For years, the tech giants and organizations they fund have pushed op-eds from small business owners, think tanks, and academics into US newspapers without disclosing their involvement.
The op-eds, which advance the tech giants’ policy positions, make it seem like they have more public support than they actually do — and that’s exactly the point. Their aim is to persuade lawmakers and regulators that the people they purportedly hurt prefer the status quo. And perhaps some do. But when no one knows you’re behind an article, it’s easier to press the case.
“It’s common practice,” one former Google communications professional told Big Technology. “The way democracy is supposed to work is you pay less heed to a corporation. But a local small business that has ten employees? That goes much further.”
In the policy world, planting op-eds from ‘independent’ third parties is so common it has a name: “Grasstops,” a word derived from grassroots. Grasstops advocacy is not limited to the tech giants, but these companies and their allies are especially adept at using the practice to fight off regulation. As antitrust inquiries against them build in the US, it’s worth reading op-eds supporting their positions with healthy skepticism.
“It was always baffling to me that this was so natural,” the ex-Googler said. “By 2012, I couldn't open an op-ed page without being like — Okay, who's actually behind that?”
A second tech giant communications pro described the process: “They're always written by the company, edited by whomever they're affixing the name to, and sent back and forth,” the person said. “Eventually they get it to where they want, and the company places the article.”
The ex-Googler said they provided substantial guidance on a 2015 Wall Street Journal article headlined “Some Things Should Not Be ‘Forgotten,’” which advocated against the ‘right to be forgotten,’ a policy that allows people to force search engines to remove certain personal links. “It was a successful op-ed,” the ex-Googler said. The Journal article does not mention Google’s involvement. Its author, Jason Wright, declined to comment.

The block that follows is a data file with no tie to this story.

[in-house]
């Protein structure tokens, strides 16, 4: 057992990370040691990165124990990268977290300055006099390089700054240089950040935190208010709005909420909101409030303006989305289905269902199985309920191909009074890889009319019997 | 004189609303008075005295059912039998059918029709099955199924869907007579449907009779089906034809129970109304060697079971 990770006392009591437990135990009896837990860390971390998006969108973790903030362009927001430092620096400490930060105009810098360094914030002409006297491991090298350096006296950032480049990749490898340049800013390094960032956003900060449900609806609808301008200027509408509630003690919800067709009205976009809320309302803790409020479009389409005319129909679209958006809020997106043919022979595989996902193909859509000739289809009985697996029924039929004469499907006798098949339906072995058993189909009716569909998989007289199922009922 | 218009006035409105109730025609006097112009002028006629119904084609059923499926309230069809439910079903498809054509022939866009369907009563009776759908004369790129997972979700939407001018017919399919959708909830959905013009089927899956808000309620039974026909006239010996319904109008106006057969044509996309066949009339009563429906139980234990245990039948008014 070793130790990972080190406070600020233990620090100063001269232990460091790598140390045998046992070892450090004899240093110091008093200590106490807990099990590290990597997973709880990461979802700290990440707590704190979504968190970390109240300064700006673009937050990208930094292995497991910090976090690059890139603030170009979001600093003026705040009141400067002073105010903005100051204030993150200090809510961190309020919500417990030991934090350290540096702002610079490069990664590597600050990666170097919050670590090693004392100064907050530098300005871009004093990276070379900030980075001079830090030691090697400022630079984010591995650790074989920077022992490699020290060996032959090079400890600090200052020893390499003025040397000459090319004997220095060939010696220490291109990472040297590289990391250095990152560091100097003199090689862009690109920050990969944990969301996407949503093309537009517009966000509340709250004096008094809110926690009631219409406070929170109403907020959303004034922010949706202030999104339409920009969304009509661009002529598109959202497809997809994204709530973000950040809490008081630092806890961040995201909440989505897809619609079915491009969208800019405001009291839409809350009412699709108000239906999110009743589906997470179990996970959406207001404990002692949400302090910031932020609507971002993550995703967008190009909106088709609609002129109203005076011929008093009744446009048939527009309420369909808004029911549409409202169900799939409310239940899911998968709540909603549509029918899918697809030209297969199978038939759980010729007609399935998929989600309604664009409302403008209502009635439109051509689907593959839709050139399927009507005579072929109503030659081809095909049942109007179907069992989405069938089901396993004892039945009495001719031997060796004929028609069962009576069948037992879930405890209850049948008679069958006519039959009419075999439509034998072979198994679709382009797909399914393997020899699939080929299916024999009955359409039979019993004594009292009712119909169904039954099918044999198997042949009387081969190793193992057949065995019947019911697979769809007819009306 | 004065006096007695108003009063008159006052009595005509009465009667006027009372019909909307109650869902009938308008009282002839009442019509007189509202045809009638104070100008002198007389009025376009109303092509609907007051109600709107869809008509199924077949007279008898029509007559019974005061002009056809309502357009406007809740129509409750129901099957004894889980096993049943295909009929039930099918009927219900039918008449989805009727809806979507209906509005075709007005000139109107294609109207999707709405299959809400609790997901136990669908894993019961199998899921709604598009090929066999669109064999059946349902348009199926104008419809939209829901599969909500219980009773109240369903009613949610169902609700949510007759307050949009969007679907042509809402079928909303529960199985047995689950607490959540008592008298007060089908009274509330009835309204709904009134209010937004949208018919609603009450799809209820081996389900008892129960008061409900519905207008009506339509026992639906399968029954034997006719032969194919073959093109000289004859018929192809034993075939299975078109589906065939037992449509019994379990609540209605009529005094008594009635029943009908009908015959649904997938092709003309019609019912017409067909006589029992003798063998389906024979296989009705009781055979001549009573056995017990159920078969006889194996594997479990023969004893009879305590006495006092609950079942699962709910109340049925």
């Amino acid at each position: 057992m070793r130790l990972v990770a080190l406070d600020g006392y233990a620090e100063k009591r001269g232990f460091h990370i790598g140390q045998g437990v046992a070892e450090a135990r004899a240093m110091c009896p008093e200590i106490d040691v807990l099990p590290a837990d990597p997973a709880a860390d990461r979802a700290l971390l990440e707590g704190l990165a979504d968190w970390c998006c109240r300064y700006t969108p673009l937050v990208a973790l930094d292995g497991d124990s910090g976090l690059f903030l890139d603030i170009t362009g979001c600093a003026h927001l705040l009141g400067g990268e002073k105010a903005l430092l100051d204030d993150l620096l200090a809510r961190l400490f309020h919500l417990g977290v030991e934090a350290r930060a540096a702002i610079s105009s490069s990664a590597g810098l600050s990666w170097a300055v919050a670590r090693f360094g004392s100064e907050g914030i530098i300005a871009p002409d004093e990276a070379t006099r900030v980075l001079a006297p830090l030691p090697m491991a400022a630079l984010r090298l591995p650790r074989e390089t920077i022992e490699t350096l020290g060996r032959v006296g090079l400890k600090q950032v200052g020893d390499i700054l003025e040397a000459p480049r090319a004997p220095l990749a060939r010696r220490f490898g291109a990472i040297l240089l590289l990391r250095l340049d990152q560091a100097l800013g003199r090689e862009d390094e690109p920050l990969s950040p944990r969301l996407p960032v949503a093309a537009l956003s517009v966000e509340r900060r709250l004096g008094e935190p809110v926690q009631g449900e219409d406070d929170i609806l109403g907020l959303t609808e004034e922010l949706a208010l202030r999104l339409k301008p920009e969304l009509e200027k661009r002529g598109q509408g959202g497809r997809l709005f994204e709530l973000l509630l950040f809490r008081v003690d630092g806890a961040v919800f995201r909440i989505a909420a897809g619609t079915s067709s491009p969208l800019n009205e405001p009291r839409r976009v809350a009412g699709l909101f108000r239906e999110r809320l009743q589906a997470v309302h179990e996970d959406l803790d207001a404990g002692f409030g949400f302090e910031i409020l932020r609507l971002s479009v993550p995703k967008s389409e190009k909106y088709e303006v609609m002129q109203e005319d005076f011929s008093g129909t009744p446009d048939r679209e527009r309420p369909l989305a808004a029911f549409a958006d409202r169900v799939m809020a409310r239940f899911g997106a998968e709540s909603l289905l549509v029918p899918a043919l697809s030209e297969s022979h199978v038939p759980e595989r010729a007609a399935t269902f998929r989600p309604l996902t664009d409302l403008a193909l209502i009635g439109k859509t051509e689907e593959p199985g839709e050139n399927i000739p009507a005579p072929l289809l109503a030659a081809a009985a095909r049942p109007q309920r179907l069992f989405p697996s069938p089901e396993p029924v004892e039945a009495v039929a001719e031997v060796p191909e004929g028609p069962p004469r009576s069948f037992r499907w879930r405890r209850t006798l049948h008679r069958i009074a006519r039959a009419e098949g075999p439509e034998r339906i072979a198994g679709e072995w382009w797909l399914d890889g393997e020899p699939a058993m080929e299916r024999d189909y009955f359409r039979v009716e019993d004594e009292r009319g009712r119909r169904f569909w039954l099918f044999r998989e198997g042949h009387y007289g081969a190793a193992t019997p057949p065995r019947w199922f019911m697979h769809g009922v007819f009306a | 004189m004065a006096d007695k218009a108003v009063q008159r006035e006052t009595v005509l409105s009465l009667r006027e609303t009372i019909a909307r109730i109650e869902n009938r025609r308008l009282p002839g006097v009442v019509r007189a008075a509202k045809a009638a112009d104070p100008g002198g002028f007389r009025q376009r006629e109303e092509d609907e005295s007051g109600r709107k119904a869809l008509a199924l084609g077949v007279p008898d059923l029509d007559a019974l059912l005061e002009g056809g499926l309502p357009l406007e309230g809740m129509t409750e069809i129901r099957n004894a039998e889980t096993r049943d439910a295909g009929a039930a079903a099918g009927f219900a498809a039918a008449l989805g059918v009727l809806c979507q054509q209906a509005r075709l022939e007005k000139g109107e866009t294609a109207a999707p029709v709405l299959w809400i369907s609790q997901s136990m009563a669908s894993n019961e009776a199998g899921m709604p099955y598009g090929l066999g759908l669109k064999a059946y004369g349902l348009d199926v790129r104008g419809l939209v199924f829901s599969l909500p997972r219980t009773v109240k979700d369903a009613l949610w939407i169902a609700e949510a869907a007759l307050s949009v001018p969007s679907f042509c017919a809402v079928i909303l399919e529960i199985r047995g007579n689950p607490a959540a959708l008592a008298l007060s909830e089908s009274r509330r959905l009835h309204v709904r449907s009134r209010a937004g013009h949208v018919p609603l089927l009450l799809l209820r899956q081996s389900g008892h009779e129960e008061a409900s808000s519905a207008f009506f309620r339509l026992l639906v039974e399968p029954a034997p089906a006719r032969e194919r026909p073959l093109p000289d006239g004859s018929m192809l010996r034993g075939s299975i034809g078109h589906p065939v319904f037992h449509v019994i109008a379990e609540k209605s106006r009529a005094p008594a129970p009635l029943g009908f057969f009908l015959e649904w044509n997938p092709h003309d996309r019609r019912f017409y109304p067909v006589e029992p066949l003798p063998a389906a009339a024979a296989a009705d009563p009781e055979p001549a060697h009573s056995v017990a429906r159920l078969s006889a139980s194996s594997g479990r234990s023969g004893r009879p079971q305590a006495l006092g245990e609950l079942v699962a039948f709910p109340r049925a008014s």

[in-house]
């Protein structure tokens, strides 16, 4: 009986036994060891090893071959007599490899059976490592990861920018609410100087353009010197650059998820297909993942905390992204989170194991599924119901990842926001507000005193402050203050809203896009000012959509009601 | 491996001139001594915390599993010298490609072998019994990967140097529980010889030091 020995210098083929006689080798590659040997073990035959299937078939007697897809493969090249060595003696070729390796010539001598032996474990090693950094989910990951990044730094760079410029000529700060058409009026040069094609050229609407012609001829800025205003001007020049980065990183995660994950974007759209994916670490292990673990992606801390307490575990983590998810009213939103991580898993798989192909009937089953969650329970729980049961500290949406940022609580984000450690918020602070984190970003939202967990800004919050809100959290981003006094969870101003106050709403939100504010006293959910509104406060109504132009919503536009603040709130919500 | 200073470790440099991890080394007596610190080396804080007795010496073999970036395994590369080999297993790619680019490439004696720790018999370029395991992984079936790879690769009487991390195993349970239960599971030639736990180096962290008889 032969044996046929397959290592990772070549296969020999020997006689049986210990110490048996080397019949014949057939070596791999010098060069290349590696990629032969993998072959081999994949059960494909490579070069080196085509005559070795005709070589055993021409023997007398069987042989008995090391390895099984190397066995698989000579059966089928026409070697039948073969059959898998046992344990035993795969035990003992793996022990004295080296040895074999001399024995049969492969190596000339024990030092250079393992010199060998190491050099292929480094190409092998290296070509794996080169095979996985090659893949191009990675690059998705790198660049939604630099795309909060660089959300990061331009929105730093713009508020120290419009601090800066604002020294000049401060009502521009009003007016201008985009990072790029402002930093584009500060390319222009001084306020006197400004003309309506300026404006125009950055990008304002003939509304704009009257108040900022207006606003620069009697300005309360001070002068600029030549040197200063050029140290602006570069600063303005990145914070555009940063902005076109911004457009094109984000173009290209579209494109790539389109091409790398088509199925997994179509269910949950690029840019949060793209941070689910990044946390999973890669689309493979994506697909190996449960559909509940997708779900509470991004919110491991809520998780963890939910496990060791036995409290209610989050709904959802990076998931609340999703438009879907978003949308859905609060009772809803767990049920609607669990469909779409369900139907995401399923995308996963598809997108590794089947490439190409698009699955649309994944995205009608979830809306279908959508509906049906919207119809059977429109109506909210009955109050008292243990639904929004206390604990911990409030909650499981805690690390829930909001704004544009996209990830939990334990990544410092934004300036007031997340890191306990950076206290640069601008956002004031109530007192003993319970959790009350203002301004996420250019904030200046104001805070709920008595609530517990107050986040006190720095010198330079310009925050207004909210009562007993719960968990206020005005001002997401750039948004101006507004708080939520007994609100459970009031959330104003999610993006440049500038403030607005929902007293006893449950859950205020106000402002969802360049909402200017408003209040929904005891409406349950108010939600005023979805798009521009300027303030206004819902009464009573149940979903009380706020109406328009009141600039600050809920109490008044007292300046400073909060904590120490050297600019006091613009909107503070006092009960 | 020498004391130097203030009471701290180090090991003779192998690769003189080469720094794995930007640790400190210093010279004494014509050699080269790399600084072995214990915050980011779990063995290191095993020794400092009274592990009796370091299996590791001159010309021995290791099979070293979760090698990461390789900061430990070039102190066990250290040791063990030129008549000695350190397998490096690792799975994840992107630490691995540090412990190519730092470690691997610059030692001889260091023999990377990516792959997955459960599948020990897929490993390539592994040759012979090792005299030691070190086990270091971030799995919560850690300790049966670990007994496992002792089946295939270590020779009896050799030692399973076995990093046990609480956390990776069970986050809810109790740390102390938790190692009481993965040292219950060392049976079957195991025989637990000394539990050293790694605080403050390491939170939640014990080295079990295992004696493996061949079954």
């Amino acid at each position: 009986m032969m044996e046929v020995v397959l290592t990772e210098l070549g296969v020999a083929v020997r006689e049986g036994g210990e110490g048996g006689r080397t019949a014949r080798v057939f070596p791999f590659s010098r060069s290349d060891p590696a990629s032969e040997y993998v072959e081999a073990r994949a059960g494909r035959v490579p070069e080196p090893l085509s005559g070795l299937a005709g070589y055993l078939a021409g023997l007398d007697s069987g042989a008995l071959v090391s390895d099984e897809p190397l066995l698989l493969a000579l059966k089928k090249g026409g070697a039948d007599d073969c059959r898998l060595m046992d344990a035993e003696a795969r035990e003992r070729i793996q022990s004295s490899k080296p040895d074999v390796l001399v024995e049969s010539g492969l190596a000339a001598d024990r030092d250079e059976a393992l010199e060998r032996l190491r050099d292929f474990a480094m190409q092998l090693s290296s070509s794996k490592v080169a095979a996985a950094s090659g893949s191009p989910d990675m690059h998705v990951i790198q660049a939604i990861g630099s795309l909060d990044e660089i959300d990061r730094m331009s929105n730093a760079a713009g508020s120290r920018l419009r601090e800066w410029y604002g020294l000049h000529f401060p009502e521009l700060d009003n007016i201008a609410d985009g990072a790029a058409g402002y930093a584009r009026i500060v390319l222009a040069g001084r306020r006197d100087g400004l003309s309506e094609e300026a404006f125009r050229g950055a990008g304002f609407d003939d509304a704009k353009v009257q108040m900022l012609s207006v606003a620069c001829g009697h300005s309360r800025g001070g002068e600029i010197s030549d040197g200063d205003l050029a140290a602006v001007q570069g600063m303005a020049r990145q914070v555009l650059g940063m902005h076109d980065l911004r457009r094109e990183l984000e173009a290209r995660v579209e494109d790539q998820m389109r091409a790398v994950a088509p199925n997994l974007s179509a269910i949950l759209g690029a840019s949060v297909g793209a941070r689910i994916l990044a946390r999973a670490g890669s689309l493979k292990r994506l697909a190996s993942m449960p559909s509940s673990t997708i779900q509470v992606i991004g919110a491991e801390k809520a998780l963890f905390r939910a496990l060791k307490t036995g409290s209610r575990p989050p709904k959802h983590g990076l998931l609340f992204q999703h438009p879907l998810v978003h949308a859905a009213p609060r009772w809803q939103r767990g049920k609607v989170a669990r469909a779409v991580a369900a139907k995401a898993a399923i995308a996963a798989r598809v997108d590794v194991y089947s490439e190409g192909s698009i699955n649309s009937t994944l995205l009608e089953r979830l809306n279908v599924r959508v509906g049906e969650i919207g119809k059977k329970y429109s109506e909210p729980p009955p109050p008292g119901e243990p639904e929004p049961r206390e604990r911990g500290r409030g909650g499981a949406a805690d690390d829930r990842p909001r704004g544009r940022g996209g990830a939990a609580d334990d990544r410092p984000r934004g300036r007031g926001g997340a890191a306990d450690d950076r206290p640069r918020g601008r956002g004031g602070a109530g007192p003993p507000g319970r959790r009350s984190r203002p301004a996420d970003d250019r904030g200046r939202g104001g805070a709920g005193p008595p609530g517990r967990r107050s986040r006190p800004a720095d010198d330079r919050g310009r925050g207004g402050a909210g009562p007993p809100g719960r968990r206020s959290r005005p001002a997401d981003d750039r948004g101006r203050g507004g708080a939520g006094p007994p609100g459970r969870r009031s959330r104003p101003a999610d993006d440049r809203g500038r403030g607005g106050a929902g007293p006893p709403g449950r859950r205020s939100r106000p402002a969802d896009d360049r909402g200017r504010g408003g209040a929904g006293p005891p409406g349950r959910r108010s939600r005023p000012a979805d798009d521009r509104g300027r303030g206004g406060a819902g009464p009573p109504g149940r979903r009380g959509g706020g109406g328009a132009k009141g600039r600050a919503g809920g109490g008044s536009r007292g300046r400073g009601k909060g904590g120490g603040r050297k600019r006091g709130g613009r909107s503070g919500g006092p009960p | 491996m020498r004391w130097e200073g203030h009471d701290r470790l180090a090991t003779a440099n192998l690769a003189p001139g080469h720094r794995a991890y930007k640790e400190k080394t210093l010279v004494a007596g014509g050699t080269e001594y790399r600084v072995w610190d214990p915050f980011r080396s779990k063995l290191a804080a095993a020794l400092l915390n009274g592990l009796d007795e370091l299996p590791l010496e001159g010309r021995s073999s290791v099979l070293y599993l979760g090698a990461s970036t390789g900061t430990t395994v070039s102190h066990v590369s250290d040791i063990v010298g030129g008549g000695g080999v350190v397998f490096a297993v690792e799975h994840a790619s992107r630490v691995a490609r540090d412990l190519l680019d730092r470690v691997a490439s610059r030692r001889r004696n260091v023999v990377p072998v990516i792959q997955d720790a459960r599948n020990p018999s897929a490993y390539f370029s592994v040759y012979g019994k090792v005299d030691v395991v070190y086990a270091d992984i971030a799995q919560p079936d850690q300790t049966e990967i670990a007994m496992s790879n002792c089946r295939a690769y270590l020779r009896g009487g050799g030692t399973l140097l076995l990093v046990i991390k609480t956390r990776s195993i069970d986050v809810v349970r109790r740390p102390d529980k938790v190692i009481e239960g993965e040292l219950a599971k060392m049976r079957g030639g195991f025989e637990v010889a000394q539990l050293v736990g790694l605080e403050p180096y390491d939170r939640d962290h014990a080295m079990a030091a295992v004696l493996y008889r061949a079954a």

More recently, a Phoenix-based boot maker named David Espinoza blasted Arizona Attorney General Mark Brnovich for his antitrust investigation into Google via the Arizona Capitol Times. Espinoza’s opinion piece contains his byline, but the Connected Commerce Council (3C) — a small business trade organization that’s accepted funding from Google, Amazon, and Facebook — wrote it and placed it. The Washington Post first reported the connection. The Arizona Capitol Times declined an interview request.
“When they approached me, I had no idea what they were talking about or why they wanted to see me,” Espinoza told Big Technology. “I don’t think they did anything wrong, but maybe it was a little bit deceptive.”
Jake Ward, president of 3C, told Big Technology his organization would no longer submit op-eds without disclosing its members’ association with the group. “It was an oversight that needed to be fixed,” Ward said. “It’s been fixed.”
The Kansas City Star Mystery
Sometimes, multiple opaque layers can obscure the entities backing an op-ed. An extremely strange example might be a Kansas City Star op-ed that ran earlier this month (buckle up for this one). Kimberly Vincent, a local vegan bakery owner, wrote a July 5 op-ed in the KC Star supporting CDA Section 230. This law gives internet services like Facebook and Google broad immunity for what’s posted on their sites. Conservative politicians, in an attempt to intimidate these platforms into keeping their hands off right-wing content, have threatened to amend it.
Vincent, in her op-ed, pushed back on these Republican lawmakers. “For some elected officials — like our own Sen. Josh Hawley, who has introduced legislation to amend Section 230 — these internet laws are about politics,” she said. “But for me, this is about my business.”